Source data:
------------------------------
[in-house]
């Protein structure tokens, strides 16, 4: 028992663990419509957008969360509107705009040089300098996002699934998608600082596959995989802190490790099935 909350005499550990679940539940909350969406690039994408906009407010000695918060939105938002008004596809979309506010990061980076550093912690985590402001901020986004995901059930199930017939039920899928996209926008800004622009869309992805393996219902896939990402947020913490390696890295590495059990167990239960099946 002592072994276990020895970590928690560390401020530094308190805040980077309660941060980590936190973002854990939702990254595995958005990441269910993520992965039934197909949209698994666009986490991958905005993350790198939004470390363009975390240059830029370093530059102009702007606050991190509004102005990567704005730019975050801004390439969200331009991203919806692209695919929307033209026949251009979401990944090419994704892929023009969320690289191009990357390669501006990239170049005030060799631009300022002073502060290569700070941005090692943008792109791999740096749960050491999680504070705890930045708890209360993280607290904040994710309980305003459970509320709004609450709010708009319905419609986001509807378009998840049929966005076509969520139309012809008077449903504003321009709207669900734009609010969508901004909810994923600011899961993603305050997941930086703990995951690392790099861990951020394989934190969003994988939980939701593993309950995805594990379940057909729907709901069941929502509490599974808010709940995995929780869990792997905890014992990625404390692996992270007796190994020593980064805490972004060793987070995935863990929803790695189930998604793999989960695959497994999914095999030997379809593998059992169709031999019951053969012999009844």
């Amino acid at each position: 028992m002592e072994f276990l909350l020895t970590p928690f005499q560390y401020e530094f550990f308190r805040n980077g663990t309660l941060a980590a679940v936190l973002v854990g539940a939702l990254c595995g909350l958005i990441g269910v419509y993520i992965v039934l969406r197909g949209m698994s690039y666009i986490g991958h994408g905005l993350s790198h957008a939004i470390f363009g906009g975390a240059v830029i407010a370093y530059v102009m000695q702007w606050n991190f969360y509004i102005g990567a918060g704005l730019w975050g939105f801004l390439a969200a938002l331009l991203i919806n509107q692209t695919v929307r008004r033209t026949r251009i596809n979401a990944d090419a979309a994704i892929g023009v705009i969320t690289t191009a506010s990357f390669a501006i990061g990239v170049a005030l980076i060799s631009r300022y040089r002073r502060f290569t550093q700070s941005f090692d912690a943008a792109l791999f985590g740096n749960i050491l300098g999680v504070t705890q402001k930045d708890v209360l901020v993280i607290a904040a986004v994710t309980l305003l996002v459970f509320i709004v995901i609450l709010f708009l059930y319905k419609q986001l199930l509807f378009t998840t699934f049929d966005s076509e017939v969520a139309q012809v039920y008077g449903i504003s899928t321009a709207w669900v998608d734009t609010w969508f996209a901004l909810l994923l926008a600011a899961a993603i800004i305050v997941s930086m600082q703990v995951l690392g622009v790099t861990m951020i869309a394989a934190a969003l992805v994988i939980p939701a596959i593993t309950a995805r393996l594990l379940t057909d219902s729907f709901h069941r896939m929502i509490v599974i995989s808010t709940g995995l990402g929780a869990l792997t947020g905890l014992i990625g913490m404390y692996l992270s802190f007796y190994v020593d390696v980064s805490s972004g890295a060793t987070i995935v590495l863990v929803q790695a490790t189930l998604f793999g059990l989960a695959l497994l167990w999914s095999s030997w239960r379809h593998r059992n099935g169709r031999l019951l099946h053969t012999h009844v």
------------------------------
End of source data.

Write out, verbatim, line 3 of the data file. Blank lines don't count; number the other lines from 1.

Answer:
């Amino acid at each position: 028992m002592e072994f276990l909350l020895t970590p928690f005499q560390y401020e530094f550990f308190r805040n980077g663990t309660l941060a980590a679940v936190l973002v854990g539940a939702l990254c595995g909350l958005i990441g269910v419509y993520i992965v039934l969406r197909g949209m698994s690039y666009i986490g991958h994408g905005l993350s790198h957008a939004i470390f363009g906009g975390a240059v830029i407010a370093y530059v102009m000695q702007w606050n991190f969360y509004i102005g990567a918060g704005l730019w975050g939105f801004l390439a969200a938002l331009l991203i919806n509107q692209t695919v929307r008004r033209t026949r251009i596809n979401a990944d090419a979309a994704i892929g023009v705009i969320t690289t191009a506010s990357f390669a501006i990061g990239v170049a005030l980076i060799s631009r300022y040089r002073r502060f290569t550093q700070s941005f090692d912690a943008a792109l791999f985590g740096n749960i050491l300098g999680v504070t705890q402001k930045d708890v209360l901020v993280i607290a904040a986004v994710t309980l305003l996002v459970f509320i709004v995901i609450l709010f708009l059930y319905k419609q986001l199930l509807f378009t998840t699934f049929d966005s076509e017939v969520a139309q012809v039920y008077g449903i504003s899928t321009a709207w669900v998608d734009t609010w969508f996209a901004l909810l994923l926008a600011a899961a993603i800004i305050v997941s930086m600082q703990v995951l690392g622009v790099t861990m951020i869309a394989a934190a969003l992805v994988i939980p939701a596959i593993t309950a995805r393996l594990l379940t057909d219902s729907f709901h069941r896939m929502i509490v599974i995989s808010t709940g995995l990402g929780a869990l792997t947020g905890l014992i990625g913490m404390y692996l992270s802190f007796y190994v020593d390696v980064s805490s972004g890295a060793t987070i995935v590495l863990v929803q790695a490790t189930l998604f793999g059990l989960a695959l497994l167990w999914s095999s030997w239960r379809h593998r059992n099935g169709r031999l019951l099946h053969t012999h009844v």